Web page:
October 2020
Volume 20, Issue 11
Open Access
Vision Sciences Society Annual Meeting Abstract  |   October 2020
Lags and leads of accommodation: Fact or fiction?
Author Affiliations & Notes
  • Martin Banks
    UC Berkeley
  • Vivek Labhishetty
    Georgia State University
  • Steven Cholewiak
    Department of Psychology, University of Chinese Academy of Sciences, Chinese Academy of Sciences, Beijing, China
  • Footnotes
    Acknowledgements  NSF, Intel, Huawei, Applied Materials, CIVO
Journal of Vision October 2020, Vol.20, 1650. doi:https://doi.org/10.1167/jov.20.11.1650
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      Martin Banks, Vivek Labhishetty, Steven Cholewiak; Lags and leads of accommodation: Fact or fiction?. Journal of Vision 2020;20(11):1650. https://doi.org/10.1167/jov.20.11.1650.

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      © ARVO (1962-2015); The Authors (2016-present)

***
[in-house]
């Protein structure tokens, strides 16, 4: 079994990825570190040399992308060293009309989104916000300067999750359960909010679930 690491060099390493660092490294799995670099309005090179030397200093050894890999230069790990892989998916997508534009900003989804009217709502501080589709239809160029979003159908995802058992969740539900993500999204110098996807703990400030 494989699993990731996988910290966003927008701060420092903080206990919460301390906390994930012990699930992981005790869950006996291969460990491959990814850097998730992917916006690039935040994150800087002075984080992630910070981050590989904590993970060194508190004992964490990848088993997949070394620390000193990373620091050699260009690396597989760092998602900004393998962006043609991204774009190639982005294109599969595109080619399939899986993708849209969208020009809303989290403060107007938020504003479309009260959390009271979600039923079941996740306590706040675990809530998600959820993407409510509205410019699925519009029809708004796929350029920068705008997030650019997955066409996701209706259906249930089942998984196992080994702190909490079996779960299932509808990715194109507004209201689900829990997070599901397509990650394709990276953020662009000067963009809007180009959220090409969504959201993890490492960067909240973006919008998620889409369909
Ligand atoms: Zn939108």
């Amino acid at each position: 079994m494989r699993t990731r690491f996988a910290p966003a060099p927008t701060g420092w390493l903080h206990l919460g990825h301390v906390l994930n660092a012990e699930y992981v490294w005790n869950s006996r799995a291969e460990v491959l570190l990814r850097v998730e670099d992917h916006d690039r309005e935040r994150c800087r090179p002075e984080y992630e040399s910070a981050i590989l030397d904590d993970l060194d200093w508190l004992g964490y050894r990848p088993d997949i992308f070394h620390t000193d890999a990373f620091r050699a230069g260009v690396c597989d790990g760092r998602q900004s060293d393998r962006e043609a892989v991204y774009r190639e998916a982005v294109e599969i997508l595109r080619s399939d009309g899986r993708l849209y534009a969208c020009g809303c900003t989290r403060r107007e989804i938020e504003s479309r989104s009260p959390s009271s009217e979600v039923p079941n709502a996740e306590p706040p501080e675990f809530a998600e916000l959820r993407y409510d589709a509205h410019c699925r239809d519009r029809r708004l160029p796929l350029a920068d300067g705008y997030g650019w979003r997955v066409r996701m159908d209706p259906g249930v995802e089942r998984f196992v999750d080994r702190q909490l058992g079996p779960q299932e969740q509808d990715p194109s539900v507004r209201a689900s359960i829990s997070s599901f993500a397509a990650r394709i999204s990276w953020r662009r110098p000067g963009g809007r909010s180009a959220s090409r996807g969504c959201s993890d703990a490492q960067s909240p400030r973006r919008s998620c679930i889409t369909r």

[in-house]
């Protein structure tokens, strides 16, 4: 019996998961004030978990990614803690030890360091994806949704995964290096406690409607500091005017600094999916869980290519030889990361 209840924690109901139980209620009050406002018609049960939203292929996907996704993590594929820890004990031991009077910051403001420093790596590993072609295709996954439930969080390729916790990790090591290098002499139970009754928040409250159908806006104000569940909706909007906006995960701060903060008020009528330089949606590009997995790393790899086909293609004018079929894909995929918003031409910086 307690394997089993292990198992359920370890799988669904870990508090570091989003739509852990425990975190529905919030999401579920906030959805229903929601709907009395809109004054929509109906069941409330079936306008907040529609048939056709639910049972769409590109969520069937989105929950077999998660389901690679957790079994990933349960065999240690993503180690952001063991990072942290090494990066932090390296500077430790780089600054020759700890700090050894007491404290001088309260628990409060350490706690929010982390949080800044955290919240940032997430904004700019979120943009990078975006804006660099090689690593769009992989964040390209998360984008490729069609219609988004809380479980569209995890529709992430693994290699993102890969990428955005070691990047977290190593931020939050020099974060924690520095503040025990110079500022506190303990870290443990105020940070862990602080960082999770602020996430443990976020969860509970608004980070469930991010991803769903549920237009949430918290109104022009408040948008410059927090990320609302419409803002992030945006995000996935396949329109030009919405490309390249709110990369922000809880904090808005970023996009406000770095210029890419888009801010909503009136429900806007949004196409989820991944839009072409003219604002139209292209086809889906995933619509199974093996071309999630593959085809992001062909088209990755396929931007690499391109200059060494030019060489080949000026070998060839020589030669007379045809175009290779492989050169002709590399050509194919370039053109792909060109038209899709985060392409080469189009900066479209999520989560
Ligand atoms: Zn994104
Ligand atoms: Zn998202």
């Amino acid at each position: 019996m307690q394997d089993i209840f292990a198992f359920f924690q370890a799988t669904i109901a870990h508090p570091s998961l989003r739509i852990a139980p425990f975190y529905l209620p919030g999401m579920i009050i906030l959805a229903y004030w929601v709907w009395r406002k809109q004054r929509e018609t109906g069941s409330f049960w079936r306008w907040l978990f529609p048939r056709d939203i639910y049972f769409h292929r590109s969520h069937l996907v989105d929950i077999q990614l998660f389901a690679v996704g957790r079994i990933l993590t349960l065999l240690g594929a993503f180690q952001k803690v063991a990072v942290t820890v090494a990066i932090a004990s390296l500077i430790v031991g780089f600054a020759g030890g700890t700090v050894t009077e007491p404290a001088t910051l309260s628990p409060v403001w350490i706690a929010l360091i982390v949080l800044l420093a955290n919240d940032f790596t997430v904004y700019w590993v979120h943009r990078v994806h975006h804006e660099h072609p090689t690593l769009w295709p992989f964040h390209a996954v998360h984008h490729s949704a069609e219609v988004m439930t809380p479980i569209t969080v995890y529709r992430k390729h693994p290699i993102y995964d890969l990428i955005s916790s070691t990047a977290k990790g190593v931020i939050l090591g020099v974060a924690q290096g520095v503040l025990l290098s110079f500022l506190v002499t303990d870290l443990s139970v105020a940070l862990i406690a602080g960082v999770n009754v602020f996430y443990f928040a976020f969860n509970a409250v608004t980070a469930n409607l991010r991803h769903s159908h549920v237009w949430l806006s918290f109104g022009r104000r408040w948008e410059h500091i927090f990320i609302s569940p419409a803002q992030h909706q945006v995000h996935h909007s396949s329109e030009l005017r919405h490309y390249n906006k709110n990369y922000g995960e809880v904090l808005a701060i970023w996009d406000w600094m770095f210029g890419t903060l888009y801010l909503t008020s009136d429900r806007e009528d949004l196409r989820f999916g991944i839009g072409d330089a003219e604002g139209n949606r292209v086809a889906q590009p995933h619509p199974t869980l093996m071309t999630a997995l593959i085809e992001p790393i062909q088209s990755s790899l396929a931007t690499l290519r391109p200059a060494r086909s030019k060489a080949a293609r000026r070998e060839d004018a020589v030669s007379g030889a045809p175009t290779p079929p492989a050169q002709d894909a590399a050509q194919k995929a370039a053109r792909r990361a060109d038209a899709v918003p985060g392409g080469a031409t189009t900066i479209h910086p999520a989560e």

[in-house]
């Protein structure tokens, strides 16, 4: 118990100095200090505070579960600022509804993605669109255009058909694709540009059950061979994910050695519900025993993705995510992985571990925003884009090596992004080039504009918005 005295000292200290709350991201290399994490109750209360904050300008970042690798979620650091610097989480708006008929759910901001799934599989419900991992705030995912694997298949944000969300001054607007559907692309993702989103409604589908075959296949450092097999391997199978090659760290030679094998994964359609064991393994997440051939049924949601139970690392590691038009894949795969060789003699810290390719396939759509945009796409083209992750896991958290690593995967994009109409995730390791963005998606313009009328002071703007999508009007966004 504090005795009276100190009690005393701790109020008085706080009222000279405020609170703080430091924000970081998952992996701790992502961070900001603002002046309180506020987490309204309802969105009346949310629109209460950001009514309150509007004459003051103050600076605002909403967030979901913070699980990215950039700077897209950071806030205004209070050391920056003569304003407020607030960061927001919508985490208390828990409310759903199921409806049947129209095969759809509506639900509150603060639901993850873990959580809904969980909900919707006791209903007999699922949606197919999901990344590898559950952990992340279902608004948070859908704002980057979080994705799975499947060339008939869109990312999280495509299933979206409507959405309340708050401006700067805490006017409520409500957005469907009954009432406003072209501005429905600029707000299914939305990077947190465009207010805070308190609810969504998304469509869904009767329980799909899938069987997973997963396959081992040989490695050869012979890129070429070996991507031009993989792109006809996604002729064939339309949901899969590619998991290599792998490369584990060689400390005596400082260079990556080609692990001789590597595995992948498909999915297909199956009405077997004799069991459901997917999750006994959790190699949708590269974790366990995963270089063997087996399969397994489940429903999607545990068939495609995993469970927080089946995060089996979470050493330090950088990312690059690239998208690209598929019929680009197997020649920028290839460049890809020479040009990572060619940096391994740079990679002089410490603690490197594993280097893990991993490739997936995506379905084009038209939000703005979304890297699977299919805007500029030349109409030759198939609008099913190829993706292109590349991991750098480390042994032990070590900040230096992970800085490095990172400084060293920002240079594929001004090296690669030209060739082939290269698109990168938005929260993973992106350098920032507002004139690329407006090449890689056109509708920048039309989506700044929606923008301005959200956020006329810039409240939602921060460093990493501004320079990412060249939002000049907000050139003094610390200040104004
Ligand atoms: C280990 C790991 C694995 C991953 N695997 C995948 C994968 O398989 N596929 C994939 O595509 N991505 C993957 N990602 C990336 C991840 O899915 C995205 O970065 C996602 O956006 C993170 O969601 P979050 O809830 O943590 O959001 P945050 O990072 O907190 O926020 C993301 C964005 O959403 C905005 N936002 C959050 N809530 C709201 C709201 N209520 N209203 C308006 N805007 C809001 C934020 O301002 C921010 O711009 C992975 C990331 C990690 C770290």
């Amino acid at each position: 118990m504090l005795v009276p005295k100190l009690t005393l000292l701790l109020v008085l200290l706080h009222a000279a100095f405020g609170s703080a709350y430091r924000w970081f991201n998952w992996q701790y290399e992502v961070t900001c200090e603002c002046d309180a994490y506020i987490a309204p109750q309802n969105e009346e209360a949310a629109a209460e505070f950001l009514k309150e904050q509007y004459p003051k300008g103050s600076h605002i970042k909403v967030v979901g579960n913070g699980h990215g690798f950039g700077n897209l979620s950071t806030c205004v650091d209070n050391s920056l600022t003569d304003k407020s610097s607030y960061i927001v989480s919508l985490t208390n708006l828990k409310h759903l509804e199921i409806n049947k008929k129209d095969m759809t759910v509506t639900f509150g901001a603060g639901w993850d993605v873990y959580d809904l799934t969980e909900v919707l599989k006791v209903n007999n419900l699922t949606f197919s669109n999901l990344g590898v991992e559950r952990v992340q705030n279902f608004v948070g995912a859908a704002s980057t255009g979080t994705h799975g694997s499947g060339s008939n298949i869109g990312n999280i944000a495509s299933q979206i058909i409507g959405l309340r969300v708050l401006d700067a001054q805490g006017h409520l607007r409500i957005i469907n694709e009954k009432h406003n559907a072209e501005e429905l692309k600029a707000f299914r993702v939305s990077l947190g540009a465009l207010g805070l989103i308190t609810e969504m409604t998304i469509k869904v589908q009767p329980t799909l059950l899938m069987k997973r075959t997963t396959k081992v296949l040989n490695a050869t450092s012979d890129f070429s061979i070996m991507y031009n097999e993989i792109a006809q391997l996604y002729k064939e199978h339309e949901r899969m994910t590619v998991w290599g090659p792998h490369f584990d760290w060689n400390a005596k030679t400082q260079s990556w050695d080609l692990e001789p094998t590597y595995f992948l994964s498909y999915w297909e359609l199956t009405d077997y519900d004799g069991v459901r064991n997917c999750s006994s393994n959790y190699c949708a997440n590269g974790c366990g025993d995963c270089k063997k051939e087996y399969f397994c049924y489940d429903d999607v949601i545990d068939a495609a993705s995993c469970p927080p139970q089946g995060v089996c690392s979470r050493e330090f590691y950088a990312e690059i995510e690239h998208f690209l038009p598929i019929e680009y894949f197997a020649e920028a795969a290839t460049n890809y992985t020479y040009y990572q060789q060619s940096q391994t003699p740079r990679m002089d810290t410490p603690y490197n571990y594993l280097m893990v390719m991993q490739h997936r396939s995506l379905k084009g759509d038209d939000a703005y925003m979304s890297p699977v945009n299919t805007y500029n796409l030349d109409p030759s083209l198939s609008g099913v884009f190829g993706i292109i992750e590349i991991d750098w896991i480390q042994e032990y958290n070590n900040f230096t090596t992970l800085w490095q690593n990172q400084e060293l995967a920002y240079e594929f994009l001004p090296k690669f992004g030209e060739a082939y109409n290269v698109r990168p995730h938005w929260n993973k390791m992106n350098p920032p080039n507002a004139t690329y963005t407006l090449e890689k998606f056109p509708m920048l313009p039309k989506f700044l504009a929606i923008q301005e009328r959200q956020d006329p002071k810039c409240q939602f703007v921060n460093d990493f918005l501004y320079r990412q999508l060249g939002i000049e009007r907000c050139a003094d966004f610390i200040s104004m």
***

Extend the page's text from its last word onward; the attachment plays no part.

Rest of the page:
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Conventional wisdom is that accommodation in humans exhibits significant errors. When the stimulus is far, the eye is thought to focus too near (“lead of accommodation”). When the stimulus is near, it focuses too far (“lag”). These errors are as large as 1 diopter, which should produce noticeably blurred imagery. But viewers typically do not experience the blur expected from such leads and lags. We re-examined this phenomenon by measuring accommodation objectively and subjectively. Objective measurements are based on measurements of light reflected off the retina. Subjective measurements are based on the viewer performing a visual task; they are more valid because they involve the whole visual process. We used a custom varifocal display apparatus to present accommodative stimuli to six young adults. On each trial, subjects fixated and focused on a Maltese cross at a distance of 0, 2, 4 or 6D. A wavefront sensor measured accommodation (and pupil size) objectively. During the 3-sec presentation of the cross, we also measured acuity with flashed tumbling E’s presented at different distances. Subjects indicated the E’s orientation at the end of each presentation. Percent correct was determined for each of eight distances of the E relative to the accommodative stimulus. Each subject experienced 1600 trials (4 accommodative stimulus distances, 8 E distances, and 50 repetitions). The objective measurements from the wavefront sensor revealed typical lags and leads. The subjective measurements revealed much smaller lags and leads. Thus, by subjective measurement, the eye appeared to be focused quite accurately at the distance of the fixation stimulus. We conclude that errors of accommodation have been overestimated. The eye is better focused at the stimulus distance than previously thought. Our observations have important implications for the understanding of accommodation, the development of myopia, and next-generation head-mounted displays.


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